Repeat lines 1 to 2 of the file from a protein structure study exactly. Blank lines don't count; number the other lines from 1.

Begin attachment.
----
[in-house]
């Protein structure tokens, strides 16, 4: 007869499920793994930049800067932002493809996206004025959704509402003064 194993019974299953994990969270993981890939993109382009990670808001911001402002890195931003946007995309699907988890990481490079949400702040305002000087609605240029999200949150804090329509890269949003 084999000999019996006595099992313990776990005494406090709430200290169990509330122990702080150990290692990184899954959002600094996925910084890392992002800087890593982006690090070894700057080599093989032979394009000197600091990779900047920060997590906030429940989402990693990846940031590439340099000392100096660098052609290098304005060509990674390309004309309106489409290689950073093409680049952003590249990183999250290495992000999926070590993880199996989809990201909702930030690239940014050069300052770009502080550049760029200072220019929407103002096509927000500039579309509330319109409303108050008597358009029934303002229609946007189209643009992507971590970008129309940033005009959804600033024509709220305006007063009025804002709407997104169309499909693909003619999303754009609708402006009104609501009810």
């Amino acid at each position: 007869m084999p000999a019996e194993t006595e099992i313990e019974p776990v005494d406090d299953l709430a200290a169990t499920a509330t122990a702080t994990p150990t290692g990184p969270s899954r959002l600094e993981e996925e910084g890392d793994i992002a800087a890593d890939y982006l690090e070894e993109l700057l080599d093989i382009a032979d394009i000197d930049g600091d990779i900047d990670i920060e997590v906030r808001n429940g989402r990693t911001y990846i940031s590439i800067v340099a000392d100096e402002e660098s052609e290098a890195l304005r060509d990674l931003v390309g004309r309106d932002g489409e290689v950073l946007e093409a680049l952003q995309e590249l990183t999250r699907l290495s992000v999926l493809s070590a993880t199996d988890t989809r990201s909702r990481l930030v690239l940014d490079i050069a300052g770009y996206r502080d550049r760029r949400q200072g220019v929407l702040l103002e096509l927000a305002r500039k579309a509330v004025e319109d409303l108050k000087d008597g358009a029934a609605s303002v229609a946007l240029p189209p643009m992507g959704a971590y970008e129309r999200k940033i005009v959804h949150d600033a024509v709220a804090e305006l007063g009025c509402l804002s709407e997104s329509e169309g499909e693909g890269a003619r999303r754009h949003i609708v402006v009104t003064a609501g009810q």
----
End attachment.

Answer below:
[in-house]
């Protein structure tokens, strides 16, 4: 007869499920793994930049800067932002493809996206004025959704509402003064 194993019974299953994990969270993981890939993109382009990670808001911001402002890195931003946007995309699907988890990481490079949400702040305002000087609605240029999200949150804090329509890269949003 084999000999019996006595099992313990776990005494406090709430200290169990509330122990702080150990290692990184899954959002600094996925910084890392992002800087890593982006690090070894700057080599093989032979394009000197600091990779900047920060997590906030429940989402990693990846940031590439340099000392100096660098052609290098304005060509990674390309004309309106489409290689950073093409680049952003590249990183999250290495992000999926070590993880199996989809990201909702930030690239940014050069300052770009502080550049760029200072220019929407103002096509927000500039579309509330319109409303108050008597358009029934303002229609946007189209643009992507971590970008129309940033005009959804600033024509709220305006007063009025804002709407997104169309499909693909003619999303754009609708402006009104609501009810």